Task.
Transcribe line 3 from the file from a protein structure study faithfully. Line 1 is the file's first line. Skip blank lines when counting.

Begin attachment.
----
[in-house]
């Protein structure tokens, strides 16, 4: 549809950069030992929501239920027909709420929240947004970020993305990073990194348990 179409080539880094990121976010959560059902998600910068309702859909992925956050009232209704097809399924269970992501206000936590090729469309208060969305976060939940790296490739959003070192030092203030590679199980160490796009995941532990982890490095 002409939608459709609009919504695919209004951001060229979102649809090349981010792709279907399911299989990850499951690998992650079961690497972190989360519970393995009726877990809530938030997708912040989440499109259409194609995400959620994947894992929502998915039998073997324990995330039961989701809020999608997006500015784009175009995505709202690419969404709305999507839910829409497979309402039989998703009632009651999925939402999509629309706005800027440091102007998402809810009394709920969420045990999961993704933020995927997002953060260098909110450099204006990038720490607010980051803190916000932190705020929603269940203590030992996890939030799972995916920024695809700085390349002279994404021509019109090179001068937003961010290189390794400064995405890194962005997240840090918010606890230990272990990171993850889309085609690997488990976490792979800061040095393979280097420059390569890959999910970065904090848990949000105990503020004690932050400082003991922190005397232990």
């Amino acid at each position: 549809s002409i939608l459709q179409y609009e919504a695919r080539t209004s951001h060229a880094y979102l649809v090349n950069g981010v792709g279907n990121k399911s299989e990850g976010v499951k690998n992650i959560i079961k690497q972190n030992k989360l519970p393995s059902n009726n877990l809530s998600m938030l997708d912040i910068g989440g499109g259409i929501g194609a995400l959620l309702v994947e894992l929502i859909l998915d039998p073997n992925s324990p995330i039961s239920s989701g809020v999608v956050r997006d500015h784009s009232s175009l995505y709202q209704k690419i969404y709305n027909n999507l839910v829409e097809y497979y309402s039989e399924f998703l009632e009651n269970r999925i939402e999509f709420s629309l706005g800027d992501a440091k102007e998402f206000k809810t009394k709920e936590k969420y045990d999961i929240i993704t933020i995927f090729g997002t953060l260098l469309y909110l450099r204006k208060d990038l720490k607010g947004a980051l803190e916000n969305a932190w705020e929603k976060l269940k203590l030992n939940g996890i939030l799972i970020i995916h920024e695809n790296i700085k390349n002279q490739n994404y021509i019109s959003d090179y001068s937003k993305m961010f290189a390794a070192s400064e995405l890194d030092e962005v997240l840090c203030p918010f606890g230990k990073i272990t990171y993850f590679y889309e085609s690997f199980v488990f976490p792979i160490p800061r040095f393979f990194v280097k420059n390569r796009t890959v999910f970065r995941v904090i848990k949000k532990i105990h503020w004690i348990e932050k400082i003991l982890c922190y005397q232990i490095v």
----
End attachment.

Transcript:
């Amino acid at each position: 549809s002409i939608l459709q179409y609009e919504a695919r080539t209004s951001h060229a880094y979102l649809v090349n950069g981010v792709g279907n990121k399911s299989e990850g976010v499951k690998n992650i959560i079961k690497q972190n030992k989360l519970p393995s059902n009726n877990l809530s998600m938030l997708d912040i910068g989440g499109g259409i929501g194609a995400l959620l309702v994947e894992l929502i859909l998915d039998p073997n992925s324990p995330i039961s239920s989701g809020v999608v956050r997006d500015h784009s009232s175009l995505y709202q209704k690419i969404y709305n027909n999507l839910v829409e097809y497979y309402s039989e399924f998703l009632e009651n269970r999925i939402e999509f709420s629309l706005g800027d992501a440091k102007e998402f206000k809810t009394k709920e936590k969420y045990d999961i929240i993704t933020i995927f090729g997002t953060l260098l469309y909110l450099r204006k208060d990038l720490k607010g947004a980051l803190e916000n969305a932190w705020e929603k976060l269940k203590l030992n939940g996890i939030l799972i970020i995916h920024e695809n790296i700085k390349n002279q490739n994404y021509i019109s959003d090179y001068s937003k993305m961010f290189a390794a070192s400064e995405l890194d030092e962005v997240l840090c203030p918010f606890g230990k990073i272990t990171y993850f590679y889309e085609s690997f199980v488990f976490p792979i160490p800061r040095f393979f990194v280097k420059n390569r796009t890959v999910f970065r995941v904090i848990k949000k532990i105990h503020w004690i348990e932050k400082i003991l982890c922190y005397q232990i490095v």